Thursday, July 1, 2010

Suicide

I've written two novels. In both stories there are many ideas and themes that made their way in without my having to intentionally put them there. For instance, in each book, a central character is suicidal at the beginning. Furthermore, it’s part of the premise of a novel I’m planning.

I write about things and people that reflect who I am and my experiences. Obviously, I’ve never committed suicide, nor have I known anyone who did. But I do have some personal experience in that area. After you’ve attempted suicide, it’s hard to admit to anyone, even yourself, that you felt those feelings, did those things. But I can never forget where I've been. It makes life that much more precious, even ten years later.

In my writing, the suicidal characters are both female. (Maybe that’s a subconcious attempt to distance them from myself.) In Aersh, Tuatha is the embodiment of all my anger. She’s trapped in a bad situation with no out, and decides to strike out against her oppressor in a sabotage mission that will end in her death. In a way, she’s courageous, but she’s still checking out of life early. Her relationship to my own experience is metaphorical.

In The Sense, I never intended for Leah to become so much like me. I gave her the gift of a perfect memory, and somehow it became a curse. She finds herself trapped by memories of every mistake she’s ever made. Still, she doesn’t have Tuatha’s horrible past. She’s not trapped on a spaceship, forced to fight an unjust war. She’s never killed anyone. She still has family. Superficially, there’s nothing in her life bad enough to justify wanting to end it—her reasons are all internal. She has no excuses, no good reasons, and no hope. She walks to a cliff over a river, intending to kill herself. It’s not courageous, and there’s no higher purpose. Leah only wants to end the pain. Then Esha stops to help.


What happens next is that Esha uses her newfound supertalent to fix Leah’s memory problem. It’s essentially magic, but there’s much more happening here.

I, the author, put someone in Leah’s path who can help her, and even though she’s been let down so many times before, she accepted the help. Esha’s presence was enough to keep Leah from jumping, and Leah did her part by taking the hand that was offered to her. It’s the beginning of the book, and Leah’s problems come back. When they do, there’s someone else there to help her. Eventually, she’ll be the one offering help.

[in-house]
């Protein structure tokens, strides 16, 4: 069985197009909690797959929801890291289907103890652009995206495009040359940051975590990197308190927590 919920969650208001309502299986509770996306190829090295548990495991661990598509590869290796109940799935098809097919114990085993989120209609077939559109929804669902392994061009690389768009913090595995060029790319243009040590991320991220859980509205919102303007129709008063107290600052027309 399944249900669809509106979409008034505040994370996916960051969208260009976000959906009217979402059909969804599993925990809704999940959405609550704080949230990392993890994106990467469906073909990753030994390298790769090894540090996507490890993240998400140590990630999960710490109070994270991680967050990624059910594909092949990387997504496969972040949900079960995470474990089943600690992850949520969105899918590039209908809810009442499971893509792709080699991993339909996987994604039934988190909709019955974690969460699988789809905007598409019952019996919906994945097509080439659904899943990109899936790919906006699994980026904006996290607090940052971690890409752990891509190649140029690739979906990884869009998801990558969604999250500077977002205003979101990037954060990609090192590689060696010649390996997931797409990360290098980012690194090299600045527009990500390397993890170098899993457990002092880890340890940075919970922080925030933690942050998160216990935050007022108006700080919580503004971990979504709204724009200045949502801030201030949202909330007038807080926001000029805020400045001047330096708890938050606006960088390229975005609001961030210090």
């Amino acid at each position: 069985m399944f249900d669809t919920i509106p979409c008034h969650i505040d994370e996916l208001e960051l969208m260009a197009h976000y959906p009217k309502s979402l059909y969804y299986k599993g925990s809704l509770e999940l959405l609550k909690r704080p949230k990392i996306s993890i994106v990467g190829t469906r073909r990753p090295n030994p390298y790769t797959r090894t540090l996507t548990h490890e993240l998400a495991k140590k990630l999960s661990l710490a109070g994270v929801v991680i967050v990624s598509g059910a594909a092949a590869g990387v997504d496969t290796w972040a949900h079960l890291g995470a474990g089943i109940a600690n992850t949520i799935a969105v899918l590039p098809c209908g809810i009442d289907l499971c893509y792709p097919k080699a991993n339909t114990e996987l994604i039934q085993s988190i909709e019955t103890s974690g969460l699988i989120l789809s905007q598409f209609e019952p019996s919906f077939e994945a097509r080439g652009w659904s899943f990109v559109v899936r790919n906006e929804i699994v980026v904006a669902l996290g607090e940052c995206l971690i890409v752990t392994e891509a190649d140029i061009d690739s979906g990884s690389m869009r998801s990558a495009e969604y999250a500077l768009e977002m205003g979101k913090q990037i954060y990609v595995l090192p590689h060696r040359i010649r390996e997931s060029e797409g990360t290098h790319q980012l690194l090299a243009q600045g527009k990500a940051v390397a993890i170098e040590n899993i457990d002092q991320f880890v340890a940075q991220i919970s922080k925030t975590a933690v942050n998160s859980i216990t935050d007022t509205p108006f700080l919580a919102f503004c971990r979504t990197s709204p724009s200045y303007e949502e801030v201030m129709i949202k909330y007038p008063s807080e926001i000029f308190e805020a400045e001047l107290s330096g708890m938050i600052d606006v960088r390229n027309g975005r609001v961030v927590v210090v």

This isn’t metaphorical or magic—it’s what really happens. Thousands of people Leah’s age attempt suicide. It’s a part of life for many of us, one that we rarely discuss.

Suicidal tendencies don’t make for a good first impression. When the subject comes up in conversation, you don’t say anything. The people who know what you did don’t mention it, either. 



You know that what you’ve been through was painful and difficult. You know you’ve overcome great obstacles, and should be proud of yourself. You also know that you tried to kill someone dear to those you love. You nearly put them through all the pain and sorrow of losing a loved one. You are the victim and the murderer.

3 comments:

  1. It's unfortunate people can't or don't know how to approach the subjects of depression and suicide. I've been *there* but lived to tell about it. Now it's my mission to get others to do the same and I think sometimes all it takes is a single person to offer a hand or lead the way. To show that person in need, they're not alone.
    Fantastic post and excerpt.

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  2. Whoo-boy. This brings back a lot of memories of my own. Remind me to share them sometime soon. I love you, and admire you, without reserve!

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